31. Anonymous says:

    > *SNORT*

    >

    > Thanks, Robert. Now I have to clean up the coffee I just snorted…

    >

    >-Chris

    If you guys keep laughing at your customers problems, then pretty soon you won’t have any customers left.

  32. Anonymous says:

    > If you guys keep laughing at your customers

    > problems, then pretty soon you won’t have any

    > customers left.

    Yours and savvyDev problems sound personal. Very personal. Microsft can not help you with your personal problems. You should seek helps.

  33. Anonymous says:

    > Yours and savvyDev problems sound personal. Very personal.

    Personally, I am deploying a Windows XP build for a client companywide, with a six year old browser. They are waiting to see IE7 first before they make the decision whether to switch or not. Many of my peers are also seeing the same wait & see attitude at their clients.

    Why is it that anyone who criticizes IE is immediately branded a whiner, fanboy, or some other derogatory term, and never acknowledged for what they are, a customer?

  34. Anonymous says:

    > Why is it that anyone who criticizes IE is

    > immediately branded a whiner, fanboy, or

    > some other derogatory term, and never

    > acknowledged for what they are, a customer?

    The original post and subsequent posts were criticizing http://mix06.com/, not IE. It was not criticizm from a customer.

    I have Firefox spread out on my network. I am only watching this site for personal interest. I criticize all the time. I rarely if ever been branded a whiner, fanboy, or anything else. There’s constuctive criticism and then there is the derogatory tone which many anti peeps post with. Constructive criticism is most always well received, the opposite may not be.

  35. Anonymous says:

    >> *SNORT*

    >>

    >> Thanks, Robert. Now I have to clean up the coffee I just snorted…

    >>

    >>-Chris

    >If you guys keep laughing at your customers problems, then pretty soon you won’t have any customers left.

    I’m pretty sure Chris was just making the point that Robert’s comment would start off yet more bickering.

  36. Anonymous says:

    >Why is it that anyone who criticizes IE is immediately branded a whiner, fanboy, or some other derogatory term, and never acknowledged for what they are, a customer?

    Because 9 times out of 10 (read: not all, but most) they are whiners or fanboys.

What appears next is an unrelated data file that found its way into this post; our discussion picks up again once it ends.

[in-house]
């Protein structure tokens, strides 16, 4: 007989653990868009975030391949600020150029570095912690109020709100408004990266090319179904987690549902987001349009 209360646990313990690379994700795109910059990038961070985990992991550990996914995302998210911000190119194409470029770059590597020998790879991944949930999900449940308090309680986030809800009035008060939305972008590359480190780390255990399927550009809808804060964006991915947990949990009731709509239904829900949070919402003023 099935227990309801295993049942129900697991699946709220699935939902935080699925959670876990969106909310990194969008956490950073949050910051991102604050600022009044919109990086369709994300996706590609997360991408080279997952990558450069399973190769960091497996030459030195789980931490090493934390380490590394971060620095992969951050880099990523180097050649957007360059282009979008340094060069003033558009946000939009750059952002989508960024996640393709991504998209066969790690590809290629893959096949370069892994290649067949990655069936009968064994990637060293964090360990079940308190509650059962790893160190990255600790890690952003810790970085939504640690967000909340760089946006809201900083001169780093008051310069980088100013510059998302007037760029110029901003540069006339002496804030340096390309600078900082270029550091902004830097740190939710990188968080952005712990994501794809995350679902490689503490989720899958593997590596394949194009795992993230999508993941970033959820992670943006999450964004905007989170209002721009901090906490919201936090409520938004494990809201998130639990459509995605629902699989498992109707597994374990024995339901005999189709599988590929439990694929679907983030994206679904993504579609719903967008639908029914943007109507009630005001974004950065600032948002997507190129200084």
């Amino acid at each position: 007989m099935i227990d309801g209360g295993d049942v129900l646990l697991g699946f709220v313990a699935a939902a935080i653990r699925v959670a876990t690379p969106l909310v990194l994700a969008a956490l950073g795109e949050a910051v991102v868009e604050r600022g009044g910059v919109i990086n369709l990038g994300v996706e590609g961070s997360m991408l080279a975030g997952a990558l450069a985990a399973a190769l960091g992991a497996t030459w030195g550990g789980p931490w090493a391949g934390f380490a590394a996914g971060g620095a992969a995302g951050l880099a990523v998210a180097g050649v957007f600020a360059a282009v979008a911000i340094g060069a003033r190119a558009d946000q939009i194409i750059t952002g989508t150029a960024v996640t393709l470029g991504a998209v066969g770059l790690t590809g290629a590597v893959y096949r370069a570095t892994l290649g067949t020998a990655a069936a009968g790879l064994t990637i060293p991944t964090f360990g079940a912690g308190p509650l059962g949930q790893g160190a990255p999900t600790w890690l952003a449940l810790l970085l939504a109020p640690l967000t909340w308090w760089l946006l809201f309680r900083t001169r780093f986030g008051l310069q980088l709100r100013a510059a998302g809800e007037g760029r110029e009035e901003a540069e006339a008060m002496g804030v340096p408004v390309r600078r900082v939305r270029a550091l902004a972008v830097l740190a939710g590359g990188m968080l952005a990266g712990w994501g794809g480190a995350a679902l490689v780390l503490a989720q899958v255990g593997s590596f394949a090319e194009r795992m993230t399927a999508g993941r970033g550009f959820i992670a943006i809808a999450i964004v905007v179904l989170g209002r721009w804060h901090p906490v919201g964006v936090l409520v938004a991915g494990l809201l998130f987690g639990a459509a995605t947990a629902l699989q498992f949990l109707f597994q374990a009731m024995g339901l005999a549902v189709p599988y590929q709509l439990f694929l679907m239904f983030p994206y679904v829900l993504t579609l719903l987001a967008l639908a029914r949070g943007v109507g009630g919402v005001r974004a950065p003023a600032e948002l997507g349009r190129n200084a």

I acknowledge you are probably not, but we get far too many people who seem to criticise IE purely because it’s Microsoft. Yet if Firefox suffered the same issue, it would be okay.

    Take the IE7 feed icon. Comment after comment saying Microsoft’s icons are no good, why not use Firefox’s? Then they do, and all we read is "ripping off Firefox… can’t you do anything original".

    I know many of you out there do have genuine IE quibbles, but I personally am always wary of thos particular type of ‘Firefox fanboy’.

  37. PatriotB says:

    "Personally, I am deploying a Windows XP build for a client companywide, with a six year old browser."

    Which six-year-old browser? Netscape 4.7x?

    Seriously though, XP was released in October 2001, which would make its version of IE6 4.25 years old. Let’s not round that up to 6 for effect–those extra 1.75 are quite a bit in internet time.

    Of course, 1.75 years in internet time is *nothing* like the 4.25 years in internet time. It definitely is time to get IE7 out there. And to commit to have IE releases much more frequently.

  38. Anonymous says:

    I might be another Firefox user.. but not a whiner..

    arguing about MS mark-up.. useless.. this leads us to nowhere. the more or less 4.25 years are much more important in my eyes! I agree with PatriotB. Yes there should be more updates.. not GUI updates, core updates! So that at least the browser engine is up to date. This is something you can see when watching the Mozilla Suite. Beginning in versions below 1.0 (this is the one I started).. the look never changed. Although they always updated the core; there were just minor updates for the GUI. Like for Internet Explorer 4 to 6… 6 has nicer buttons.. other menus? And for the rest.. it looks very much the same… of course, IE 7 needs tabbed browsing which means a big GUI update.. but once it is out.. why not 7.01 and 7.02 and so on.. core updates! Now we support position:fixed in 7.01, then another CSS code in 7.02… why not?